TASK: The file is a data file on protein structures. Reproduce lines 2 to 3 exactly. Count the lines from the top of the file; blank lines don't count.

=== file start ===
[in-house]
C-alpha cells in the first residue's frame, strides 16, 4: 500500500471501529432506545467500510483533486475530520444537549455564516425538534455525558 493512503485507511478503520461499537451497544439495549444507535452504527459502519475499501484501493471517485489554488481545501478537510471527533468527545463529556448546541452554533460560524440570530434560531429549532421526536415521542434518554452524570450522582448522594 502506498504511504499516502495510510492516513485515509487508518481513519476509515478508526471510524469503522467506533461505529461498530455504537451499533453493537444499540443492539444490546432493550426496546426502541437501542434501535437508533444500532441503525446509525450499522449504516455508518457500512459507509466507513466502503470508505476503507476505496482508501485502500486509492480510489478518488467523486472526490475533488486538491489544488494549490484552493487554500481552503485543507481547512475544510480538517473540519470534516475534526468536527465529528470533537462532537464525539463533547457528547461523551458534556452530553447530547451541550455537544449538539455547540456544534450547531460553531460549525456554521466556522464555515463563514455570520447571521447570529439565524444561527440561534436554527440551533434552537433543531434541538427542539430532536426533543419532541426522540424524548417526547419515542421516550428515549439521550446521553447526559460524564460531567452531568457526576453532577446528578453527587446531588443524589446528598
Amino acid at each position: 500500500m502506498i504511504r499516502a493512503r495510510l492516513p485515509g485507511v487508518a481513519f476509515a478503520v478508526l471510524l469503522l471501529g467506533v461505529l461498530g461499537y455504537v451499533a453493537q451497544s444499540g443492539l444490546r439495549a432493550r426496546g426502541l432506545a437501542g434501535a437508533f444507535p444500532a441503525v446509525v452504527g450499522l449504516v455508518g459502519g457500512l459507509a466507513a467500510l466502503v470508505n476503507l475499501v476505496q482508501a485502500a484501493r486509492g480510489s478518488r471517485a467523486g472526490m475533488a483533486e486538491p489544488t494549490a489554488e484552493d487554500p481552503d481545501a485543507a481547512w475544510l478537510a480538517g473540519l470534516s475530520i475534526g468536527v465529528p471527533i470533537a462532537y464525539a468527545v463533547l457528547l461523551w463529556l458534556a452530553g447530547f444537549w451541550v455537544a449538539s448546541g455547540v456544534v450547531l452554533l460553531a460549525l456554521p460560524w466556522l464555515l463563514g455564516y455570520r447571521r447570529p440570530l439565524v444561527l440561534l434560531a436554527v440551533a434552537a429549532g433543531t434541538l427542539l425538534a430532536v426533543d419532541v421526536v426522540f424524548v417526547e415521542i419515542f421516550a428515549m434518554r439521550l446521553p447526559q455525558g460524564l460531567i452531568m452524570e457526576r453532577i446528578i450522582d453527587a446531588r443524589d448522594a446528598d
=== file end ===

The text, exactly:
C-alpha cells in the first residue's frame, strides 16, 4: 500500500471501529432506545467500510483533486475530520444537549455564516425538534455525558 493512503485507511478503520461499537451497544439495549444507535452504527459502519475499501484501493471517485489554488481545501478537510471527533468527545463529556448546541452554533460560524440570530434560531429549532421526536415521542434518554452524570450522582448522594 502506498504511504499516502495510510492516513485515509487508518481513519476509515478508526471510524469503522467506533461505529461498530455504537451499533453493537444499540443492539444490546432493550426496546426502541437501542434501535437508533444500532441503525446509525450499522449504516455508518457500512459507509466507513466502503470508505476503507476505496482508501485502500486509492480510489478518488467523486472526490475533488486538491489544488494549490484552493487554500481552503485543507481547512475544510480538517473540519470534516475534526468536527465529528470533537462532537464525539463533547457528547461523551458534556452530553447530547451541550455537544449538539455547540456544534450547531460553531460549525456554521466556522464555515463563514455570520447571521447570529439565524444561527440561534436554527440551533434552537433543531434541538427542539430532536426533543419532541426522540424524548417526547419515542421516550428515549439521550446521553447526559460524564460531567452531568457526576453532577446528578453527587446531588443524589446528598
Amino acid at each position: 500500500m502506498i504511504r499516502a493512503r495510510l492516513p485515509g485507511v487508518a481513519f476509515a478503520v478508526l471510524l469503522l471501529g467506533v461505529l461498530g461499537y455504537v451499533a453493537q451497544s444499540g443492539l444490546r439495549a432493550r426496546g426502541l432506545a437501542g434501535a437508533f444507535p444500532a441503525v446509525v452504527g450499522l449504516v455508518g459502519g457500512l459507509a466507513a467500510l466502503v470508505n476503507l475499501v476505496q482508501a485502500a484501493r486509492g480510489s478518488r471517485a467523486g472526490m475533488a483533486e486538491p489544488t494549490a489554488e484552493d487554500p481552503d481545501a485543507a481547512w475544510l478537510a480538517g473540519l470534516s475530520i475534526g468536527v465529528p471527533i470533537a462532537y464525539a468527545v463533547l457528547l461523551w463529556l458534556a452530553g447530547f444537549w451541550v455537544a449538539s448546541g455547540v456544534v450547531l452554533l460553531a460549525l456554521p460560524w466556522l464555515l463563514g455564516y455570520r447571521r447570529p440570530l439565524v444561527l440561534l434560531a436554527v440551533a434552537a429549532g433543531t434541538l427542539l425538534a430532536v426533543d419532541v421526536v426522540f424524548v417526547e415521542i419515542f421516550a428515549m434518554r439521550l446521553p447526559q455525558g460524564l460531567i452531568m452524570e457526576r453532577i446528578i450522582d453527587a446531588r443524589d448522594a446528598d